• Teresa Adell
  • José M. Martín-Durán
  • Emili Saló
  • Francesc Cebrià


The phylum Platyhelminthes comprises dorso-ventrally flattened worms commonly known as flatworms (from the Greek platys, meaning flat, and helminthos, meaning worm) (for a general overview of this phylum, see Hyman 1951; Rieger et al. 1991). Platyhelminthes are one of the largest animal phyla after arthropods, mollusks, and chordates and includes more than 20,000 species, more than half of which are parasitic flatworms. Free-living flatworms (classically referred to as ‘Turbellaria’) live in a large variety of habitats, from freshwater springs, rivers, lakes, and ponds to the ocean and moist terrestrial habitats. Their size ranges from microscopic worms to the 30 m long tapeworms found in the sperm whale. Free-living flatworms are most often white, brown, grey, or black; polyclads (marine flatworms) and terrestrial species usually display bright colours and patterns. Molecular phylogenetic studies place the Platyhelminthes within the Spiralia (=Lophotrochozoa) clade. The most recent internal phylogenies support the subdivision of the Platyhelminthes into two main groups: the earliest branching lineages grouped into the paraphyletic ‘Archoophora’ and the more divergent monophyletic Neoophora (Laumer and Giribet 2014; Riutort et al. 2012). The ‘Archoophora’ includes those groups with endolecithal eggs. They are exclusively free-living organisms and are classified into three orders: Catenulida, Polycladida, and Macrostomida (Fig. 3.1). The Neoophora includes all groups with ectolecithal eggs. It comprises several free-living orders, together with the parasitic groups (the classes Trematoda, Cestoda, and Monogenea) united under the monophyletic Neodermata.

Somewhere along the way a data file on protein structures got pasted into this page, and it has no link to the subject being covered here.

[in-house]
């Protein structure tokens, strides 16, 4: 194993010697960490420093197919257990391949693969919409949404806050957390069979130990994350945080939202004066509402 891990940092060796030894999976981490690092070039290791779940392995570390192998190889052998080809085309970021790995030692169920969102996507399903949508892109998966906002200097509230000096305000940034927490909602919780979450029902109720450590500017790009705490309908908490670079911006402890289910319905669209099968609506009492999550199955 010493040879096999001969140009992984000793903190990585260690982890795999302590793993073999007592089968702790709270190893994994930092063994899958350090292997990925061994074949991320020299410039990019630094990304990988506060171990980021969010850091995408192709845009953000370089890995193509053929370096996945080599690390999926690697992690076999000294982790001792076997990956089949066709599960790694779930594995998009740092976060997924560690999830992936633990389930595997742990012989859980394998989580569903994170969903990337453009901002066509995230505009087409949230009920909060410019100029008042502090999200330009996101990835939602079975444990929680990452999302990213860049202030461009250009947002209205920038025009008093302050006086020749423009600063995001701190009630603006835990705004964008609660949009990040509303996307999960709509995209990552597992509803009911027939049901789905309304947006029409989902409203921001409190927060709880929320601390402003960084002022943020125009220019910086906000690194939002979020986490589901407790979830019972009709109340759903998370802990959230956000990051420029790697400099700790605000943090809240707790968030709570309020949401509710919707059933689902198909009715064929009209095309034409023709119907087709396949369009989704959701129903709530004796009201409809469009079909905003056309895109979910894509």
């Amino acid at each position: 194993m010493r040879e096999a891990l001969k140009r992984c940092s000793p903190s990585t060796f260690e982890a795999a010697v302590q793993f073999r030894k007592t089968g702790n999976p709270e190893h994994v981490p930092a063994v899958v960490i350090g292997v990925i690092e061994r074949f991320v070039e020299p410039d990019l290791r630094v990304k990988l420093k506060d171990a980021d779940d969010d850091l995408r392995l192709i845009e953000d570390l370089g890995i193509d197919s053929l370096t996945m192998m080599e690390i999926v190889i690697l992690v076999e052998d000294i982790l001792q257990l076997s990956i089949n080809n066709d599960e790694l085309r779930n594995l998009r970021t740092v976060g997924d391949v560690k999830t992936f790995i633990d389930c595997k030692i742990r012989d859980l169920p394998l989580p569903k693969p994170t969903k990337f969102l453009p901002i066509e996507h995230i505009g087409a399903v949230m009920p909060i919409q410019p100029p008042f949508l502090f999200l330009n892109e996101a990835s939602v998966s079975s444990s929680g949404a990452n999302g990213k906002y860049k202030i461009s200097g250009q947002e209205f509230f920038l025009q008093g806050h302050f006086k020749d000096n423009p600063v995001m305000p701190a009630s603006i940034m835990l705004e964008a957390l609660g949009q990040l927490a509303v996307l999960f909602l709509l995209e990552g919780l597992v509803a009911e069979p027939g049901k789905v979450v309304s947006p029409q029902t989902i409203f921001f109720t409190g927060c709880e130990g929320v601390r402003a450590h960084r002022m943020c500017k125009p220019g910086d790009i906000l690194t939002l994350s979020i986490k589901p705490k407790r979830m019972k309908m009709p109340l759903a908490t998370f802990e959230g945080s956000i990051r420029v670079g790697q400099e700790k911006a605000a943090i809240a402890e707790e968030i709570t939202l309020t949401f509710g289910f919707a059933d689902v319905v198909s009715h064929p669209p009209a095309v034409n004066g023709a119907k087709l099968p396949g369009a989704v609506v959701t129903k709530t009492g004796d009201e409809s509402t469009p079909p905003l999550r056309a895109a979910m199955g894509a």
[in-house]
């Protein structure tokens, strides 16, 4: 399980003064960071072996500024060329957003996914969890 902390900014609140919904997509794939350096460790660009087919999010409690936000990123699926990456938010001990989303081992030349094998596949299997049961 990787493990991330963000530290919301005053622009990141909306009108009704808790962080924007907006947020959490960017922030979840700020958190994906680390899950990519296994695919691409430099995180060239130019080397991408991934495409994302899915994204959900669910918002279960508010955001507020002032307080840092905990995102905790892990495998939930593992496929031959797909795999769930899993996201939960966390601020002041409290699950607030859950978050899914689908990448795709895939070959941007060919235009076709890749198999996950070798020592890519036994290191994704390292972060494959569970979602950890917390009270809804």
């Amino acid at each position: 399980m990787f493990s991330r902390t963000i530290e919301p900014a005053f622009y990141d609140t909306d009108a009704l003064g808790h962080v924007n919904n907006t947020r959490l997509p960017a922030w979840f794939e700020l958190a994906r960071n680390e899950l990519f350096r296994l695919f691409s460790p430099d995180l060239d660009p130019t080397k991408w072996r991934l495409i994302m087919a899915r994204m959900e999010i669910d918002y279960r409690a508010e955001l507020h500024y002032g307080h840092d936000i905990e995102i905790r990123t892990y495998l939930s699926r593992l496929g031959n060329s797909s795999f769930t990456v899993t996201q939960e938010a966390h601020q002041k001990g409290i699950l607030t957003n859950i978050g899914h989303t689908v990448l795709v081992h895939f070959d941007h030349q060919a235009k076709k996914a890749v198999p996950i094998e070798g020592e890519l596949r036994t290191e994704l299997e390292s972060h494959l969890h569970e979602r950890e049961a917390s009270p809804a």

Hull Cell Parasitic Flatworm Yolk Cell Spiral Cleavage Indirect Development 
These keywords were added by machine and not by the authors. This process is experimental and the keywords may be updated as the learning algorithm improves.



We thank Bernhard Egger for providing platyhelminth images showed in Fig. 3.1, the schemes of platyhelminth embryogenesis in Fig. 3.2, and the images of larvae in Fig. 3.3. We thank Iain Patten for advice on the English. This work was supported by grant BFU2012-31701 (Ministerio de Economía y Competitividad, Spain) to F.C; grant BFU2008-01544 (Ministerio de Economía y Competitividad, Spain) to ES and TA; grant 2009SGR1018 (Agència de Gestió d’Ajuts Universitaris i de Recerca) to ES, FC, and TA; and grant AIB2010DE-00402 (Ministerio de Economia y Competitividad Accion Integrada). J.M.M-D. is supported by Marie Curie intra-European fellowship 329024.


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Copyright information

© Springer-Verlag Wien 2015

Authors and Affiliations

  • Teresa Adell
    • 1
  • José M. Martín-Durán
    • 2
  • Emili Saló
    • 1
  • Francesc Cebrià
    • 1
  1. 1.Department of Genetics, Faculty of BiologyInstitute of Biomedicine, University of BarcelonaCatalunya, BarcelonaSpain
  2. 2.Sars International Centre for Marine Molecular BiologyUniversity of BergenBergenNorway

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